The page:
Mariupol Video Situation Report
The video “Mariupol” is a pictorial story by humanitarians of what has been happening in Mariupol, Donetsk PR. No drama, no bias other than antiwar, and unfortunately, no hope. “We are just saving the lives that can be saved,” said the head nurse of an underground medical clinic for women.
Video: Mariupol From the perspective of terrified women operating basement birthing clinics, a women’s shelter, a 7-bus medivac, and general liaison to the outside world. 19 April, 2022
“This time I do not know if we will wake up in the morning. [translated] Our security detail is afraid that some very dangerous weapons will be used to flush out the maybe 1500 militia and NATO fighters in the Azov steelworks,” said Alona Adamovich, RINJ Foundation regional director since 2014 in Eastern Ukraine. She had taken over running the operation of the RINJ birthing clinics and women’s shelters in Mariupol for The RINJ Foundation. Her staying in Mariupol followed a catastrophe wherein the local person in charge was raped and killed by Ukrainian Nationalists. She was speaking to Medical Director Dr. Nassima al Amouri in Syria via shortwave radio relay. Regular communications in Mariupol are non existent.
Alona’s message was read aloud to a RINJ Women humanitarian administrators conference in Delhi, India where operational planners were discussing the what, where, when and why of their responses to the current global women’s security crisis which in the past ten years has lowered the ratio of women to men in the human race; caused hundreds of millions of young men to be in the position of never being able to find a female partner in their peer groups; security crisis that has dramatically increased violence toward women and children; caused widespread starvation or just general hunger and disease; and tipped the scales in favour of a run-amok Mother Nature in the fight for safe housing for millions of families versus rampant climate change.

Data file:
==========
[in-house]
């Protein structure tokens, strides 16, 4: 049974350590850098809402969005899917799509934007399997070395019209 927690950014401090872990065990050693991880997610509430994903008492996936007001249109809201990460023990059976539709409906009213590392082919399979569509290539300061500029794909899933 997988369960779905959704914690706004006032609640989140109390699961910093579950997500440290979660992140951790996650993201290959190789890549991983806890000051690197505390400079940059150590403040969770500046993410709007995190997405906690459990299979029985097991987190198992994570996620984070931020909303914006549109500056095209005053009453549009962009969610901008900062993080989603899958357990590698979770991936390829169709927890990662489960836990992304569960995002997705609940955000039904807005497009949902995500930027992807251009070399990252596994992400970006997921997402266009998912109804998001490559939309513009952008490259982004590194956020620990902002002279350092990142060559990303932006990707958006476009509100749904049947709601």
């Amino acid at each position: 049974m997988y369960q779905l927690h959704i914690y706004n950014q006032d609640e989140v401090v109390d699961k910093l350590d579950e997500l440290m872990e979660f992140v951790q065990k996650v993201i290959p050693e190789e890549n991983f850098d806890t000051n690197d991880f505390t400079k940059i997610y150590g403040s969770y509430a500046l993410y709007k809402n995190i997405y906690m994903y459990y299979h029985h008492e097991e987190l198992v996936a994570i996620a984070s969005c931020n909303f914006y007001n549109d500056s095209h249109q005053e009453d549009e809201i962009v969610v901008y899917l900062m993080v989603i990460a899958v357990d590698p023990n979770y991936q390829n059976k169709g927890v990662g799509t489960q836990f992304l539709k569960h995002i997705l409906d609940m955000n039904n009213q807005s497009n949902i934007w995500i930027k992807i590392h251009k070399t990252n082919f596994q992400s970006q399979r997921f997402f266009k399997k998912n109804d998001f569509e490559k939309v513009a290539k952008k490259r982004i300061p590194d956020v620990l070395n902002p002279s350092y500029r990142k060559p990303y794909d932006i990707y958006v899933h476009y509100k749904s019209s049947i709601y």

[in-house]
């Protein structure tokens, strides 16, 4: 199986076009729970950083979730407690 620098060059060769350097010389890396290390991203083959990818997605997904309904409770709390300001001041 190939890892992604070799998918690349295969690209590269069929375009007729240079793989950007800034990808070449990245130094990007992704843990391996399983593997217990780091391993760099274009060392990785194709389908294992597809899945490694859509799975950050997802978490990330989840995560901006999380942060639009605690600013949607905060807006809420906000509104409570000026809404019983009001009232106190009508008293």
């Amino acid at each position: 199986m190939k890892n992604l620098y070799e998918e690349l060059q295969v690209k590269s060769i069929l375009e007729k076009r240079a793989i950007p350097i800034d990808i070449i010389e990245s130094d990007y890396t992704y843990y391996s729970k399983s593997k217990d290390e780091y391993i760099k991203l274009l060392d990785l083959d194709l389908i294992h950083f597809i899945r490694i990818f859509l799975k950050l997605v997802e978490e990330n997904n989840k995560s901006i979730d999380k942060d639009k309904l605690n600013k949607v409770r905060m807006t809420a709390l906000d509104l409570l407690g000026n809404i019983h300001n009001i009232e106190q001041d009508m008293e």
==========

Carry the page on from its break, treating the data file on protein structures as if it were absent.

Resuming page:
“We lose so many patients, I am afraid I cannot have my heart broken any more by losing more of our staff and friends, so maybe it is better if we all go out like a light in the night, if the Russians use a nuclear bomb or chemical weapons to get to the 100 feet deep tunnels over there in the Azov steel factories,” Alona had said to Nassima.
The last medivac bus and the EMS crews had left Mariupol on the weekend under orders from Russian commanders who had said there will be a total one week curfew in Mariupol, nobody comes or goes.
The Russians were passing out literally tons of food boxes and jugs of drinking water to the people of Mariupol.
“Every bus was jammed to overload, heading out to rail stations, to a clinic in Donetsk or direct to the patients’ destination, either a refugee camp or family,” explained nurse and EMS driver Lana from near Donetsk PR.
“I just drove with my teeth clenched. Saying bye to Alona this time walloped me in the stomach. I was weird. I hit two Russian checkpoints, a DPR checkpoint and a Ukrainian checkpoint. Everybody was very nice. For what ever reason I could barely talk. I was sad. I had a bus load of seniors who were all fresh bandaged at the ‘clinic 4’ before we departed. I got triggered when a very kind Russian soldier came into the bus and asked me if we had everything we needed. He had a greying beard so I figured him to be about 40-ish. He wore a wedding ring so I guessed he has family. We had no running lights or interior lights for fear of air attack but he was using his half-covered flashlight. I heard him say ‘excuse me, I am sorry to intrude’ and he blessed himself. I sobbed again. OMG I keep sobbing. The soldier took out a candy bar and a pack of cigs and offered them to me. I kissed his hand and said ‘no thank you, I hope you will be with your family soon’. As I drove down the road in the dark, I wept quietly in the dark for my friends back in Mariupol. None of us know what is next,” said Lana in the recording Dr. Nassima al Amouri had made of the conversation.
19 April drone video of Mariupol